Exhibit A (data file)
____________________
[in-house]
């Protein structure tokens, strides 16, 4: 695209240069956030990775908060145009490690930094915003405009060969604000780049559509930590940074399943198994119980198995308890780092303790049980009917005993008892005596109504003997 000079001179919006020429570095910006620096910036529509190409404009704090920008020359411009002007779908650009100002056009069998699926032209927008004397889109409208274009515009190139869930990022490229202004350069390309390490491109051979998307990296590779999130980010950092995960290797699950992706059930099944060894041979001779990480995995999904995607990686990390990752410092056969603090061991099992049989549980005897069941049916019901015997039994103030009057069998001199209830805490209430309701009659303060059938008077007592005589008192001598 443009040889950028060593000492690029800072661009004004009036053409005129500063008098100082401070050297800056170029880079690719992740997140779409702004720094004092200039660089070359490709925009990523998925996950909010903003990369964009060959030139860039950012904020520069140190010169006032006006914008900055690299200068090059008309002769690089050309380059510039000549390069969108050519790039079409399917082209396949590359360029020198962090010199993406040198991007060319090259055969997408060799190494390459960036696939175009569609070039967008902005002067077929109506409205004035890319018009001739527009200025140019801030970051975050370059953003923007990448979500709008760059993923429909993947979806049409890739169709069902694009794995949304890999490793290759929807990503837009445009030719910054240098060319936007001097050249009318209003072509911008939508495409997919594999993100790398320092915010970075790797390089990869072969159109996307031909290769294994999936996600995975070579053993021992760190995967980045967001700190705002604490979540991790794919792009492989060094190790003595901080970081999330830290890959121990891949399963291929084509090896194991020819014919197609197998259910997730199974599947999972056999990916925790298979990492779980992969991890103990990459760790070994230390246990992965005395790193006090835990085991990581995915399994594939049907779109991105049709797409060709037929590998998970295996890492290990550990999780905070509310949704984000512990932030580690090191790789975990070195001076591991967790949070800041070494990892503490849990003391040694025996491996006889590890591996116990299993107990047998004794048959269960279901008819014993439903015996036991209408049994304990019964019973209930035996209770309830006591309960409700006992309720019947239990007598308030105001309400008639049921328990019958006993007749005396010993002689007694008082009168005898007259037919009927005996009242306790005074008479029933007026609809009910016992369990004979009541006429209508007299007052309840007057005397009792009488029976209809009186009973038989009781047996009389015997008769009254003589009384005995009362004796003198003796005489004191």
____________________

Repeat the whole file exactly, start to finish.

[in-house]
């Protein structure tokens, strides 16, 4: 695209240069956030990775908060145009490690930094915003405009060969604000780049559509930590940074399943198994119980198995308890780092303790049980009917005993008892005596109504003997 000079001179919006020429570095910006620096910036529509190409404009704090920008020359411009002007779908650009100002056009069998699926032209927008004397889109409208274009515009190139869930990022490229202004350069390309390490491109051979998307990296590779999130980010950092995960290797699950992706059930099944060894041979001779990480995995999904995607990686990390990752410092056969603090061991099992049989549980005897069941049916019901015997039994103030009057069998001199209830805490209430309701009659303060059938008077007592005589008192001598 443009040889950028060593000492690029800072661009004004009036053409005129500063008098100082401070050297800056170029880079690719992740997140779409702004720094004092200039660089070359490709925009990523998925996950909010903003990369964009060959030139860039950012904020520069140190010169006032006006914008900055690299200068090059008309002769690089050309380059510039000549390069969108050519790039079409399917082209396949590359360029020198962090010199993406040198991007060319090259055969997408060799190494390459960036696939175009569609070039967008902005002067077929109506409205004035890319018009001739527009200025140019801030970051975050370059953003923007990448979500709008760059993923429909993947979806049409890739169709069902694009794995949304890999490793290759929807990503837009445009030719910054240098060319936007001097050249009318209003072509911008939508495409997919594999993100790398320092915010970075790797390089990869072969159109996307031909290769294994999936996600995975070579053993021992760190995967980045967001700190705002604490979540991790794919792009492989060094190790003595901080970081999330830290890959121990891949399963291929084509090896194991020819014919197609197998259910997730199974599947999972056999990916925790298979990492779980992969991890103990990459760790070994230390246990992965005395790193006090835990085991990581995915399994594939049907779109991105049709797409060709037929590998998970295996890492290990550990999780905070509310949704984000512990932030580690090191790789975990070195001076591991967790949070800041070494990892503490849990003391040694025996491996006889590890591996116990299993107990047998004794048959269960279901008819014993439903015996036991209408049994304990019964019973209930035996209770309830006591309960409700006992309720019947239990007598308030105001309400008639049921328990019958006993007749005396010993002689007694008082009168005898007259037919009927005996009242306790005074008479029933007026609809009910016992369990004979009541006429209508007299007052309840007057005397009792009488029976209809009186009973038989009781047996009389015997008769009254003589009384005995009362004796003198003796005489004191």